March 16th (4 stars)
Whether it was pragmatic resourcefulness or a magical making of virtue out of necessity, Saturday’s concert from Ex Cathedra was among the most brilliant in this expert chamber choir’s near 40-year history.
Director Jeffrey Skidmore has the enviable gift of concocting a witches’ brew of fascination in his programming, and it would be interesting to know whether the chicken or the egg came first here.
He has long had a fascination for Monteverdi’s 1610 publication in Venice of sacred music, with the derivation of much of its content from secular sources. Put alongside this the reluctance of the Oratory Fathers to permit secular performance within their beautiful church (as a fully paid-up Catholic I allow myself to question their stance – I doubt Jesus would have been so prescriptive), and Skidmore found a wonderful solution.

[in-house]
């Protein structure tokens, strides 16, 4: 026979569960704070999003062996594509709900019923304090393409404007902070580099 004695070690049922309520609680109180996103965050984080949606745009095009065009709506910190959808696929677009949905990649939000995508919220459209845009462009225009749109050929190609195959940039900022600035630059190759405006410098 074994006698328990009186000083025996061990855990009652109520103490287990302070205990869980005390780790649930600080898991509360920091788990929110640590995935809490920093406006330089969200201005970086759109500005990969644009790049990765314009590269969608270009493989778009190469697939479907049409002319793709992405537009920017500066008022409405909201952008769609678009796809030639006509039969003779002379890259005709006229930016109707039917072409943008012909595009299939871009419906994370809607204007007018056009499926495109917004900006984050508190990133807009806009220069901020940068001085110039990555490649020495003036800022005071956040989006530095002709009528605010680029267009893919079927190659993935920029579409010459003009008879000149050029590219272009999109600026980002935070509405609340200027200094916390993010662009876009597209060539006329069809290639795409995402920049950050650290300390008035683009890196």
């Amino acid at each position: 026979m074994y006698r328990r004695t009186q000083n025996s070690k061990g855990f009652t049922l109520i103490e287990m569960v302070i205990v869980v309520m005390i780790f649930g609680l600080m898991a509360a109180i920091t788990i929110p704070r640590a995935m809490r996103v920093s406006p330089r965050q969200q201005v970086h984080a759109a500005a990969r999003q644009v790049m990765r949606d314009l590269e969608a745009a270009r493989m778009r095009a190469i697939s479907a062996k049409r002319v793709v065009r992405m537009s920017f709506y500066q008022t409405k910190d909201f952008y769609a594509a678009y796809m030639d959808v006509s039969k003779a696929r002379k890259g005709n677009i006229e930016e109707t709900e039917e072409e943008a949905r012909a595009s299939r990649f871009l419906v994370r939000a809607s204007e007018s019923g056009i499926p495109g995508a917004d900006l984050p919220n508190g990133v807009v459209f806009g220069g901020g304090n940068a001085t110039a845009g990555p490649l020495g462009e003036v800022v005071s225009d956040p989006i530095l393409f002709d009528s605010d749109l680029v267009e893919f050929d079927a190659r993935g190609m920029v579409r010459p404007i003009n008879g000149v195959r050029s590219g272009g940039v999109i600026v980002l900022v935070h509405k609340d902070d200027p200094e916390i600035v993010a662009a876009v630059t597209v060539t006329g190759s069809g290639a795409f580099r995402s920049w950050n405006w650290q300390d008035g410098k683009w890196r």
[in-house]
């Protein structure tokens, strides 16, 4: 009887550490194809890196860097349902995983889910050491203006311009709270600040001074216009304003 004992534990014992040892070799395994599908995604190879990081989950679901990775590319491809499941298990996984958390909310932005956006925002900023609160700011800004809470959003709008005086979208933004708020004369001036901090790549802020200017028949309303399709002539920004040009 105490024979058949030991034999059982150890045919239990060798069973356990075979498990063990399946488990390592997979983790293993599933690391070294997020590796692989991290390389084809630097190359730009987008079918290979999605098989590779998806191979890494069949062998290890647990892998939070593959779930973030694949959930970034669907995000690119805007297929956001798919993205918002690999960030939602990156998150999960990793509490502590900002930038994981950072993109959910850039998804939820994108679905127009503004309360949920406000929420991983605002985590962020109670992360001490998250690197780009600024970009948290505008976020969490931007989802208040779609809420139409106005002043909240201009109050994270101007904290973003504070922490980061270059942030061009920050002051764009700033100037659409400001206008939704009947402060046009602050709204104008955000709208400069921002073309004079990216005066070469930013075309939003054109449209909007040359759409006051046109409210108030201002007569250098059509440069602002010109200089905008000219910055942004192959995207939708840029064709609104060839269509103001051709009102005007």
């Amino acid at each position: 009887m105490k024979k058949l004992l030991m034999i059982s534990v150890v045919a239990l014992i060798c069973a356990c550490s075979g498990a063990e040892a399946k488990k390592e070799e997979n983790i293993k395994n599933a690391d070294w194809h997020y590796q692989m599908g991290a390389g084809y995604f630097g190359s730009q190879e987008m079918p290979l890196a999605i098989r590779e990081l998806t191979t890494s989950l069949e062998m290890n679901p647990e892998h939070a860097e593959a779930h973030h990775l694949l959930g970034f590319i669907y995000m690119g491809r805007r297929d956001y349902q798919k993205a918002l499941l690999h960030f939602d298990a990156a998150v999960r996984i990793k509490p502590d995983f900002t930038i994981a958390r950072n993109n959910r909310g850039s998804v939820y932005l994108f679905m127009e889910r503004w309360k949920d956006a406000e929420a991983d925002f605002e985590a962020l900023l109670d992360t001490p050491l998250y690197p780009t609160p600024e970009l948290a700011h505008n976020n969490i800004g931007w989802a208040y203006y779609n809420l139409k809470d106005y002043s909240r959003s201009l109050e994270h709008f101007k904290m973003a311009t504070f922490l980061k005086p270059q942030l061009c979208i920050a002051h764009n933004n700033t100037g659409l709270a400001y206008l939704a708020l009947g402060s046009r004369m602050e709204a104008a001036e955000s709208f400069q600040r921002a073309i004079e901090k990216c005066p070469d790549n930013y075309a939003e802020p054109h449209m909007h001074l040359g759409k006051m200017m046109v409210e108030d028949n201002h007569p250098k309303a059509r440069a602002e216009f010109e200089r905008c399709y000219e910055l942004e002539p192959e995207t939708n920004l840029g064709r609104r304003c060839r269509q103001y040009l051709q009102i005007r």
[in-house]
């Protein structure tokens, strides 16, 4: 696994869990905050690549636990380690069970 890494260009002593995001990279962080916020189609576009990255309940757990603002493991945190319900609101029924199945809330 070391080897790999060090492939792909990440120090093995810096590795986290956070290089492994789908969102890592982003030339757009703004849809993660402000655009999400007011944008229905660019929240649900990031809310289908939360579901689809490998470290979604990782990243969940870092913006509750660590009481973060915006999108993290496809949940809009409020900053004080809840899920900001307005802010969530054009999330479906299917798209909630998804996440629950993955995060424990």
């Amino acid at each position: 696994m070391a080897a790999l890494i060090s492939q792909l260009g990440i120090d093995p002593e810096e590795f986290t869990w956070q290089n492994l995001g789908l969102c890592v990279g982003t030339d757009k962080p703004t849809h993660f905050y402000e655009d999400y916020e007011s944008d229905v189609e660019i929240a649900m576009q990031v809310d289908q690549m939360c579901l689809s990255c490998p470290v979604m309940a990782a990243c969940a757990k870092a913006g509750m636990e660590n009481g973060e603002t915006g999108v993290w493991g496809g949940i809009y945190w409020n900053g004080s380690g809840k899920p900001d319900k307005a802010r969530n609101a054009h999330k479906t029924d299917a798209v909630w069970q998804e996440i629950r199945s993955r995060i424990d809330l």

For the first time in my knowledge, the magnificent Upper Room (what a resonant name) in the Oratory cloisters was used for performances of Monteverdi madrigals, one-to-a-part, and showing what a fabulous acoustic the room possesses. We must hear more music in here.
And down in the Oratory proper we heard full choral Latinisations of these works, made by Monteverdi’s contemporary, the priest Aquilino Coppini. Often the subject-matter from the profane moved easily into the sacred.
These “madrigals made spiritual” punctuated the movements of Monteverdi’s Mass In Illo Tempore from that 1610 treasure-trove, ending with the pithy Magnificat from that year.
Throughout the evening organist Philip Scriven devised imaginative and tonally-useful organ improvisations, and Eligio Quinteiro supported sensitively with his resonant theorbo.
The whole evening was an enriching educational experience, and I will treasure the programme-book. Arts funders take note.
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